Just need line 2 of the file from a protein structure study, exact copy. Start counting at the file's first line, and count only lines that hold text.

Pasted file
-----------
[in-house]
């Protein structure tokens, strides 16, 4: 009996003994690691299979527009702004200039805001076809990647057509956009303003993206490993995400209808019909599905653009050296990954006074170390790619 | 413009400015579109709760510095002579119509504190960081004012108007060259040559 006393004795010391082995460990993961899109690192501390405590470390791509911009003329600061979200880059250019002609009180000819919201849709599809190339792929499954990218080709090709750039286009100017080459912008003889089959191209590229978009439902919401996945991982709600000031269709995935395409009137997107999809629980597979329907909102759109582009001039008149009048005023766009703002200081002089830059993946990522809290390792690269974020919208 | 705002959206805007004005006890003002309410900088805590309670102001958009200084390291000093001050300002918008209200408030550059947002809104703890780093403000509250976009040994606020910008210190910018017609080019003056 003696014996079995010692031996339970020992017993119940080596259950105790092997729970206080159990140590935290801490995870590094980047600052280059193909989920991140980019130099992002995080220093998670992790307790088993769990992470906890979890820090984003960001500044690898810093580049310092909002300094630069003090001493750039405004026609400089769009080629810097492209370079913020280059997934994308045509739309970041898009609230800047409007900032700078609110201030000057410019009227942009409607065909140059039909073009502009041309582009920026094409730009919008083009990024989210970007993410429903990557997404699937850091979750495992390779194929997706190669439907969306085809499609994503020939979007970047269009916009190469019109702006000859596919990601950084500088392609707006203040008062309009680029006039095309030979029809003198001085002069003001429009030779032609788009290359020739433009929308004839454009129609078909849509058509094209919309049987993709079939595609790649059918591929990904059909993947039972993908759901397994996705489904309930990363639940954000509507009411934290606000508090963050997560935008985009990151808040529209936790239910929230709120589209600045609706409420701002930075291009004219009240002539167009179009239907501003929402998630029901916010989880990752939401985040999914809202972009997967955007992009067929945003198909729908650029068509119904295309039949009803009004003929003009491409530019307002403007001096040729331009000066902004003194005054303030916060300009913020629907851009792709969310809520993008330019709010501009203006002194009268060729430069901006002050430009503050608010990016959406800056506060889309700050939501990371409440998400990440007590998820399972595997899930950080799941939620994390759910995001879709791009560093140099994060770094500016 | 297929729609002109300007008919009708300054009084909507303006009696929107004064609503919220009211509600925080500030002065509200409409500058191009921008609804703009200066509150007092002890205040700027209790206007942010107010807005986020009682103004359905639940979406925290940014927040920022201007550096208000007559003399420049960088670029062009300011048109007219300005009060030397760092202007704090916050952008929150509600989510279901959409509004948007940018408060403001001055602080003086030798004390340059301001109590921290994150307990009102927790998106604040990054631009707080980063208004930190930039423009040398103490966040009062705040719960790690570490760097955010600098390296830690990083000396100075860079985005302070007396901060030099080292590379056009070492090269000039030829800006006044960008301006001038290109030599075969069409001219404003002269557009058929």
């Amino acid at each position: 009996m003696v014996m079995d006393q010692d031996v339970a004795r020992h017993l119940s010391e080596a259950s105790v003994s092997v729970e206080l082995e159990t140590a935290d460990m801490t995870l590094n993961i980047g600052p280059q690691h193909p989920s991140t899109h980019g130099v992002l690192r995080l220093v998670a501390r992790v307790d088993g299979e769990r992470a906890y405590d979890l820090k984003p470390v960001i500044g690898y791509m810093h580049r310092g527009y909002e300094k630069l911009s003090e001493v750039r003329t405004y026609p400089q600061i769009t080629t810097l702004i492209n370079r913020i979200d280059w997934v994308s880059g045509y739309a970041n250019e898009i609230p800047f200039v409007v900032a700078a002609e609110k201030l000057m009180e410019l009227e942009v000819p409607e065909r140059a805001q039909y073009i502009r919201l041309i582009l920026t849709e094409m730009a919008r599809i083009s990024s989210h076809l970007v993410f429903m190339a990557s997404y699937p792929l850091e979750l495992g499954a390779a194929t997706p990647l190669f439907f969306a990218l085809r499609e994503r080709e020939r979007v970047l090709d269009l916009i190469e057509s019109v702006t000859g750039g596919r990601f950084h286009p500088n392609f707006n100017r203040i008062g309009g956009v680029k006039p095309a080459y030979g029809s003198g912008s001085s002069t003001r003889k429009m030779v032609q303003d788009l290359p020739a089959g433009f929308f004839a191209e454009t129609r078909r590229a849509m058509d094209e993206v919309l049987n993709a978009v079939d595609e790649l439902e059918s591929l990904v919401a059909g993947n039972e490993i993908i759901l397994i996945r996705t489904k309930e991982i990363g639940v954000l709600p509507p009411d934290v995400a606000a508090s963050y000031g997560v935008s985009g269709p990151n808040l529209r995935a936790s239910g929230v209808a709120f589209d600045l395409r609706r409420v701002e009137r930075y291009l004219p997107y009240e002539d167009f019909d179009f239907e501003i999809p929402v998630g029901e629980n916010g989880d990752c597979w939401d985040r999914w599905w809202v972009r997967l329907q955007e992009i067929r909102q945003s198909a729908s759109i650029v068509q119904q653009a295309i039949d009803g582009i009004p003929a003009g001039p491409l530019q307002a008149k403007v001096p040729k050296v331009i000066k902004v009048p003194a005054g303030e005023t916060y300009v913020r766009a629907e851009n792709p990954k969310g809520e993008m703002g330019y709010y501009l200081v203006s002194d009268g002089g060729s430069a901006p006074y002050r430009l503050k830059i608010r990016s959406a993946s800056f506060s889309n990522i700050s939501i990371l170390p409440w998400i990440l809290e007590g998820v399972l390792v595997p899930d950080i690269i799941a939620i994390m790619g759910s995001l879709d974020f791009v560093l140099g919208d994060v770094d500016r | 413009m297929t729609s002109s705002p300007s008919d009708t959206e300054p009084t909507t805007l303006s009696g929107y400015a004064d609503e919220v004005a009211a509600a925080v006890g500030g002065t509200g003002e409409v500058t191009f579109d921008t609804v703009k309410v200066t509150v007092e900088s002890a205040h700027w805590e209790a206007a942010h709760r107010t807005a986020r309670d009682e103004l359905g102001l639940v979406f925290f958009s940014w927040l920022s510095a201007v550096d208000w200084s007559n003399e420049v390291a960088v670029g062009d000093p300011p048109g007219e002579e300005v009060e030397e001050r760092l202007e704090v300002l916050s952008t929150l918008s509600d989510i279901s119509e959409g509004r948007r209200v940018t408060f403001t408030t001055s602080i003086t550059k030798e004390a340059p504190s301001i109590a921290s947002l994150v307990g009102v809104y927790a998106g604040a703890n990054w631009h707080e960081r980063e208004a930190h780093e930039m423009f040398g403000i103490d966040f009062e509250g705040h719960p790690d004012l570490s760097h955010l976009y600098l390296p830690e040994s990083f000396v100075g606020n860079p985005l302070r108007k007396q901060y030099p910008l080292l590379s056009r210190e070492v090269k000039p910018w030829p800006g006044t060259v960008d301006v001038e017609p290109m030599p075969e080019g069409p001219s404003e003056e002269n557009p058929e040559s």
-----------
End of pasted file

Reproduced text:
């Protein structure tokens, strides 16, 4: 009996003994690691299979527009702004200039805001076809990647057509956009303003993206490993995400209808019909599905653009050296990954006074170390790619 | 413009400015579109709760510095002579119509504190960081004012108007060259040559 006393004795010391082995460990993961899109690192501390405590470390791509911009003329600061979200880059250019002609009180000819919201849709599809190339792929499954990218080709090709750039286009100017080459912008003889089959191209590229978009439902919401996945991982709600000031269709995935395409009137997107999809629980597979329907909102759109582009001039008149009048005023766009703002200081002089830059993946990522809290390792690269974020919208 | 705002959206805007004005006890003002309410900088805590309670102001958009200084390291000093001050300002918008209200408030550059947002809104703890780093403000509250976009040994606020910008210190910018017609080019003056 003696014996079995010692031996339970020992017993119940080596259950105790092997729970206080159990140590935290801490995870590094980047600052280059193909989920991140980019130099992002995080220093998670992790307790088993769990992470906890979890820090984003960001500044690898810093580049310092909002300094630069003090001493750039405004026609400089769009080629810097492209370079913020280059997934994308045509739309970041898009609230800047409007900032700078609110201030000057410019009227942009409607065909140059039909073009502009041309582009920026094409730009919008083009990024989210970007993410429903990557997404699937850091979750495992390779194929997706190669439907969306085809499609994503020939979007970047269009916009190469019109702006000859596919990601950084500088392609707006203040008062309009680029006039095309030979029809003198001085002069003001429009030779032609788009290359020739433009929308004839454009129609078909849509058509094209919309049987993709079939595609790649059918591929990904059909993947039972993908759901397994996705489904309930990363639940954000509507009411934290606000508090963050997560935008985009990151808040529209936790239910929230709120589209600045609706409420701002930075291009004219009240002539167009179009239907501003929402998630029901916010989880990752939401985040999914809202972009997967955007992009067929945003198909729908650029068509119904295309039949009803009004003929003009491409530019307002403007001096040729331009000066902004003194005054303030916060300009913020629907851009792709969310809520993008330019709010501009203006002194009268060729430069901006002050430009503050608010990016959406800056506060889309700050939501990371409440998400990440007590998820399972595997899930950080799941939620994390759910995001879709791009560093140099994060770094500016 | 297929729609002109300007008919009708300054009084909507303006009696929107004064609503919220009211509600925080500030002065509200409409500058191009921008609804703009200066509150007092002890205040700027209790206007942010107010807005986020009682103004359905639940979406925290940014927040920022201007550096208000007559003399420049960088670029062009300011048109007219300005009060030397760092202007704090916050952008929150509600989510279901959409509004948007940018408060403001001055602080003086030798004390340059301001109590921290994150307990009102927790998106604040990054631009707080980063208004930190930039423009040398103490966040009062705040719960790690570490760097955010600098390296830690990083000396100075860079985005302070007396901060030099080292590379056009070492090269000039030829800006006044960008301006001038290109030599075969069409001219404003002269557009058929």